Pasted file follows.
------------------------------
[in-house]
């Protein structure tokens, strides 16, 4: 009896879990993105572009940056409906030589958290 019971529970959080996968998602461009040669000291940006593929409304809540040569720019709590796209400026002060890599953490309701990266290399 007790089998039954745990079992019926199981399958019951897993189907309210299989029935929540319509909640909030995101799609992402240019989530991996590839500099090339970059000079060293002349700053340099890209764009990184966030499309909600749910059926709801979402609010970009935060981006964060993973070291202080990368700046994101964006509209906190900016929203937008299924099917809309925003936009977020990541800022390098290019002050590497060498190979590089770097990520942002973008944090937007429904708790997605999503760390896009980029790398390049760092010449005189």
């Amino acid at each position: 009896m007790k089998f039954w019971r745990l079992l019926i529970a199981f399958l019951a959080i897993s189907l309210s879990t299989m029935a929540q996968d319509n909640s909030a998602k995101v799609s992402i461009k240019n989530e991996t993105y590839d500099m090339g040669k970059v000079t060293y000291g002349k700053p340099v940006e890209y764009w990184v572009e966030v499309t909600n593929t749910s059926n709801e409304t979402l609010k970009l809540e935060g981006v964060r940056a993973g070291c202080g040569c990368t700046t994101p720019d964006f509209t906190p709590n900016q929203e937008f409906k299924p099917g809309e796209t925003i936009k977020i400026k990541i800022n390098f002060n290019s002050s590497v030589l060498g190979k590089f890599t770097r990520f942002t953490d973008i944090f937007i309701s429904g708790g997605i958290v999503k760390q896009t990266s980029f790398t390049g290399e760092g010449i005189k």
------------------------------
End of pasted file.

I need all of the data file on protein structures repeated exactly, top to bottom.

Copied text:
[in-house]
């Protein structure tokens, strides 16, 4: 009896879990993105572009940056409906030589958290 019971529970959080996968998602461009040669000291940006593929409304809540040569720019709590796209400026002060890599953490309701990266290399 007790089998039954745990079992019926199981399958019951897993189907309210299989029935929540319509909640909030995101799609992402240019989530991996590839500099090339970059000079060293002349700053340099890209764009990184966030499309909600749910059926709801979402609010970009935060981006964060993973070291202080990368700046994101964006509209906190900016929203937008299924099917809309925003936009977020990541800022390098290019002050590497060498190979590089770097990520942002973008944090937007429904708790997605999503760390896009980029790398390049760092010449005189």
């Amino acid at each position: 009896m007790k089998f039954w019971r745990l079992l019926i529970a199981f399958l019951a959080i897993s189907l309210s879990t299989m029935a929540q996968d319509n909640s909030a998602k995101v799609s992402i461009k240019n989530e991996t993105y590839d500099m090339g040669k970059v000079t060293y000291g002349k700053p340099v940006e890209y764009w990184v572009e966030v499309t909600n593929t749910s059926n709801e409304t979402l609010k970009l809540e935060g981006v964060r940056a993973g070291c202080g040569c990368t700046t994101p720019d964006f509209t906190p709590n900016q929203e937008f409906k299924p099917g809309e796209t925003i936009k977020i400026k990541i800022n390098f002060n290019s002050s590497v030589l060498g190979k590089f890599t770097r990520f942002t953490d973008i944090f937007i309701s429904g708790g997605i958290v999503k760390q896009t990266s980029f790398t390049g290399e760092g010449i005189k």